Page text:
Only the Dead: New Excerpt

Only the Dead by Vidar Sundstøl, translated from the Norwegian by Tiina Nunnally, is the second in the Minnestoa Trilogy of crime thrillers, and takes place in the wilderness amid a U.S. Forest Service officer's supicions of his own family 's involvement in a grisly murder (available September 1, 2014).

A Norwegian tourist has been found murdered on the shore of Lake Superior—right where an Ojibwe man may have been killed more than one hundred years earlier. Four months later, the official investigation is supposedly over but still not resolved, and U.S. Forest Service officer Lance Hansen, drawn into the mystery by his grisly discovery of the body, is uncovering clues disturbingly close to home.

His former father-in-law, Willy Dupree, may hold the key to the century-old murder of Swamper Caribou. And his own brother, Andy, might know more than he’s telling—more than he should know—about the recent homicide. The relationship between the brothers takes a dangerous turn as their annual deer hunt becomes a deadly game.

 

Chapter 1

His cell phone began silently vibrating in his pants pocket. Lance Hansen cautiously took it out and checked the display, but the number was not one he recognized. Just as cautiously he put the phone back. Then he again gripped his rifle with both hands.

It was sprinkling a bit, making a few rippling rings on the surface of the water. His cell was still vibrating. He wondered who could be calling him. At that moment he saw a buck emerge from the woods across the lake. It paused, its body erect and alert. A drop of water was forming at the tip of lance’s nose, but he didn’t want to risk wiping it off. The slightest movement might give him away. He concentrated on standing still, not even shifting his gaze. Through the light rain coming down over the lake, the deer looked like part of the landscape. Someone who was not observant would have had a very hard time noticing that it was standing there at all.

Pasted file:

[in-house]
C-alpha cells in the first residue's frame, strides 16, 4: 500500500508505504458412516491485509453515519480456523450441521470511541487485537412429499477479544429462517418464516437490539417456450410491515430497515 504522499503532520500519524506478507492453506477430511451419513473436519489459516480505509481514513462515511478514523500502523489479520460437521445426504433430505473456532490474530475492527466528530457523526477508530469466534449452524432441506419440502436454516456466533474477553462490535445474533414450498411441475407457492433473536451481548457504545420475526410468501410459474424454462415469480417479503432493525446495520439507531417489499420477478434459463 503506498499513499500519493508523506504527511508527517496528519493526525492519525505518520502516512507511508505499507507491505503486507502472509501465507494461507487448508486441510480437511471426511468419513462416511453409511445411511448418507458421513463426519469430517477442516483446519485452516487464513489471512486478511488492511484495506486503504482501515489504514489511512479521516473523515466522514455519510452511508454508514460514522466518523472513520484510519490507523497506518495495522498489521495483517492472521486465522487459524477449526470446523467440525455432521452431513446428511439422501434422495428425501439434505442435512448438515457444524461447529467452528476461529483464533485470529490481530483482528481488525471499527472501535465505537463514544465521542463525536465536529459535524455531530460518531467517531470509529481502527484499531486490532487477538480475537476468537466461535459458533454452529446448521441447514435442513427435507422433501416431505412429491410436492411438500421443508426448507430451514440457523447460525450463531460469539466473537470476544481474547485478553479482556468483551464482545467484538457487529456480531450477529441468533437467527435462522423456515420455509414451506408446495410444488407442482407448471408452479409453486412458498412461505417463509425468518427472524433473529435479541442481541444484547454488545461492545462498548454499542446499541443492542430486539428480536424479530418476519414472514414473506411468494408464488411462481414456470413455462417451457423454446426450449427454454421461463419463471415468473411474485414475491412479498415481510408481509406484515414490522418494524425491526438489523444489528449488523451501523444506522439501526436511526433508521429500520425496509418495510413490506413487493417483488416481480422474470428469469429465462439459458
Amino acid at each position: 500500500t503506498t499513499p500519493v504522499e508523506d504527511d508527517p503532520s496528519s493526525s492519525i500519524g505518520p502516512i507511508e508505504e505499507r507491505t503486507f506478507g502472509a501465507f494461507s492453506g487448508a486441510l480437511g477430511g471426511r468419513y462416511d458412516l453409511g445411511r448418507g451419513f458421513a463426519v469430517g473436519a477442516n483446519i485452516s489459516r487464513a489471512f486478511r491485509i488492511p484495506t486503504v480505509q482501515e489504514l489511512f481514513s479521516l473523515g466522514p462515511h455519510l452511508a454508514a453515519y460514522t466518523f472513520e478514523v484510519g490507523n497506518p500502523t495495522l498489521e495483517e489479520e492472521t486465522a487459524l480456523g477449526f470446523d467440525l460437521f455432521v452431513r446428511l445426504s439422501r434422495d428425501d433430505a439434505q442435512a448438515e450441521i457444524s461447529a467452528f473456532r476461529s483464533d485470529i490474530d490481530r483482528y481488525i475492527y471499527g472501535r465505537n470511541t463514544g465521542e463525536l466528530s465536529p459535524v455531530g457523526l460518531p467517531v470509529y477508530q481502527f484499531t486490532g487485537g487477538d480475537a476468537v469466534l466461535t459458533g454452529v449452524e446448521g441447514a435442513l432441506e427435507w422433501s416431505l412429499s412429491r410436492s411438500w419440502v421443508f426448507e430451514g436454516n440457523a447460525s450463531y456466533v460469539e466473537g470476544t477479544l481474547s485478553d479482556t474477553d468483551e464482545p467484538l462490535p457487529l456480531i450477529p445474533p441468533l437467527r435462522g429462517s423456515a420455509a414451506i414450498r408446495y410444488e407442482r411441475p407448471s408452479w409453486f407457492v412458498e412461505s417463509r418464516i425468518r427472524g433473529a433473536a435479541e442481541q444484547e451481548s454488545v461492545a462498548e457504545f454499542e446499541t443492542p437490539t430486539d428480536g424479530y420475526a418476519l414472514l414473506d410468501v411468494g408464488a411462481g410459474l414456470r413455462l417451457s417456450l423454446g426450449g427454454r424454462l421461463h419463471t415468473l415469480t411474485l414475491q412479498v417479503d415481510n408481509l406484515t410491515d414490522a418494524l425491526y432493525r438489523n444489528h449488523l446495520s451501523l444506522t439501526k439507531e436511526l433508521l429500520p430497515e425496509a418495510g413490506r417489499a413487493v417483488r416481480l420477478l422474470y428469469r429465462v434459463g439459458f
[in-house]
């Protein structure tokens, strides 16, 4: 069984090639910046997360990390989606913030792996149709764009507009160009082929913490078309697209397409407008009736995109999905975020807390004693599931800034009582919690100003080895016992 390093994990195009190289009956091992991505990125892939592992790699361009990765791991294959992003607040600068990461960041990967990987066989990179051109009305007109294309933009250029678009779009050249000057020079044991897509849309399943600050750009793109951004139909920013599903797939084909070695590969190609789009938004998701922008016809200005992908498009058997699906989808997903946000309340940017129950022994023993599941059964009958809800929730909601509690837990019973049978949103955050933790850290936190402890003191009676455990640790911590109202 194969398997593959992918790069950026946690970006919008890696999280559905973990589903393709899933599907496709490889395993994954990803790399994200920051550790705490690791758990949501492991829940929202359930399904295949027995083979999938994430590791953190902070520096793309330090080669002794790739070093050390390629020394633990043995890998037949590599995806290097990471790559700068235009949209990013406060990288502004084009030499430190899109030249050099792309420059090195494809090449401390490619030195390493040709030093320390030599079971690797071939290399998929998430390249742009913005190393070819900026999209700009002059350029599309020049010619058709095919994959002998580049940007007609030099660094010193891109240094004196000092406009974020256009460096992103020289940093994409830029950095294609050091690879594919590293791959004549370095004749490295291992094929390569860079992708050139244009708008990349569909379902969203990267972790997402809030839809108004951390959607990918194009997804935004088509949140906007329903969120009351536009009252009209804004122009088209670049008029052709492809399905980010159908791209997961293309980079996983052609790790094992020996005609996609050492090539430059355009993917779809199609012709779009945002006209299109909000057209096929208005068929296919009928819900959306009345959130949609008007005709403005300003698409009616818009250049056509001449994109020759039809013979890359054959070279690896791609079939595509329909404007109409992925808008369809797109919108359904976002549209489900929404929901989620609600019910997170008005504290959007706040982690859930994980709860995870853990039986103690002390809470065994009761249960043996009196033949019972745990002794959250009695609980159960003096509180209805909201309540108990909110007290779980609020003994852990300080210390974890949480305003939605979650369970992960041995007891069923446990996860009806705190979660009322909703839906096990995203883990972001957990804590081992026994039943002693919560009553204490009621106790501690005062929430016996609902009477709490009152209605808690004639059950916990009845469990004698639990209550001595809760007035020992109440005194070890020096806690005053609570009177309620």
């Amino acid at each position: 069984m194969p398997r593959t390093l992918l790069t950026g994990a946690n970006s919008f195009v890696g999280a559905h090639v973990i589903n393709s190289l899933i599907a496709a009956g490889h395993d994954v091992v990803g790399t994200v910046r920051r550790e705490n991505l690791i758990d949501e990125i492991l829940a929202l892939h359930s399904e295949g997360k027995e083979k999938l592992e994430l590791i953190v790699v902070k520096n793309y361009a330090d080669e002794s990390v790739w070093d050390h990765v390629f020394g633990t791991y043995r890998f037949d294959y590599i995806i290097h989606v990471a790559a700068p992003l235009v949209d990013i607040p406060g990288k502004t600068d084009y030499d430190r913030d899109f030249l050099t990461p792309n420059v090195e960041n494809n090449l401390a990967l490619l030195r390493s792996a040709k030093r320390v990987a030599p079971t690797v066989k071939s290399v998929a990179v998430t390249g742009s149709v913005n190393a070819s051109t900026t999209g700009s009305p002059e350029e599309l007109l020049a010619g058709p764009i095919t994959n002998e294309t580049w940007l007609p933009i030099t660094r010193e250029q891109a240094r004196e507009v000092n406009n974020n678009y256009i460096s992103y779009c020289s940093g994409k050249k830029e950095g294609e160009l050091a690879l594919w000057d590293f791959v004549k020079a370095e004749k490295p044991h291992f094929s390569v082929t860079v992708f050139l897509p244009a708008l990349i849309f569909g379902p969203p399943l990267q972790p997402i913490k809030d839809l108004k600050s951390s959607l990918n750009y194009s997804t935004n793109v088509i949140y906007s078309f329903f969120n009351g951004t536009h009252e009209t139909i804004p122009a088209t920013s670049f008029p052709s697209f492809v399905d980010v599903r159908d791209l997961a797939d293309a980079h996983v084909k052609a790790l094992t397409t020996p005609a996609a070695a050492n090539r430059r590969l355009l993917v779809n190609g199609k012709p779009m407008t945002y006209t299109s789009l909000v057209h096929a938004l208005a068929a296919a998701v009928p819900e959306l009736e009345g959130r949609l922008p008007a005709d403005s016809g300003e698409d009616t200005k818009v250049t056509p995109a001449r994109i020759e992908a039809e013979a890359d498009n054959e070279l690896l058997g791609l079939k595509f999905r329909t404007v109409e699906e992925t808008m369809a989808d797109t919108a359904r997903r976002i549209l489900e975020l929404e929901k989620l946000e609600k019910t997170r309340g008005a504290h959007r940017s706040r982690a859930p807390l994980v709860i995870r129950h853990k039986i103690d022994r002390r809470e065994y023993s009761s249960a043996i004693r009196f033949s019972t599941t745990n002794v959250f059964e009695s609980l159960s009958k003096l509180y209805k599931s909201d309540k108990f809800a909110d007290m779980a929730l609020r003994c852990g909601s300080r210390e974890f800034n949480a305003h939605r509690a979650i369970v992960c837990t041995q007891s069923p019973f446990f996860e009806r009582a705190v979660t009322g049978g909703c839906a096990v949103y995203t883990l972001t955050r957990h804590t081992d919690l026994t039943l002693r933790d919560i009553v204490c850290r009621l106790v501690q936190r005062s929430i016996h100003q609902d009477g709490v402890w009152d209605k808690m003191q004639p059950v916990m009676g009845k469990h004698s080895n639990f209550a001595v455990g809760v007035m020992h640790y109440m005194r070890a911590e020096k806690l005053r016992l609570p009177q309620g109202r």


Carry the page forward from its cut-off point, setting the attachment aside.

The deer turned its head to look back toward the woods. Quickly and silently Lance raised his rifle, took aim, and found the deer in his scope. All of a sudden it was very close. He could see how the damp was making the rough hairs of the outer coat stick together in patterns of darker stripes, and steam was rising from the animal’s warm body. But this was not a large buck, and when it again turned its head, he saw that its antlers were small and asymmetrical.

As soon as he lowered his rifle, the deer froze. Then it disappeared, bounding away with long, springy strides. The last he saw of it was the raised white tail.

His cell phone had stopped vibrating. He wiped the drop from his nose. The branches of the tall maple trees down by the mouth of the creek were bare. Here and there a solitary yellow leaf still clung to a birch twig. The puddles on the boggy ground had thick layers of rotting leaves on the bottom. Twice before he had brought down a deer at Copper Pond, as the small lake was called. Both times he had stood partially hidden behind the very same shaggy fir tree. From here he had a clear shot across the water, with no obstructing bushes or trees. it was approximately a hundred yards to the spot where the deer usually came out of the woods.

He glanced at his watch. They would have to stop soon if they were going to get back to their cars before dark. Somewhere in the woods over there, his brother, Andy, was on his way toward the lake. He was supposed to call before he showed up. That was how they made sure that the person doing the driving didn’t end up in the line of fire. As long as the driver hadn’t called, the poster was free to shoot at any deer that appeared. As soon as the driver called to say he was approaching, all shooting was banned. That was also why they couldn’t take calls from anyone else. If they did, they risked getting a busy signal when they tried to phone each other. This was the new system they’d improvised af- ter Lance, much to his surprise, had discovered earlier in the morning that the walkie-talkies they always used were not in their usual place in the garage. There was no sign of a break-in, and it had been a long time since he’d last checked their communications equipment, so he decided he must have moved them himself and then forgotten about it. at any rate, there had been no time to get hold of new walkie-talkies.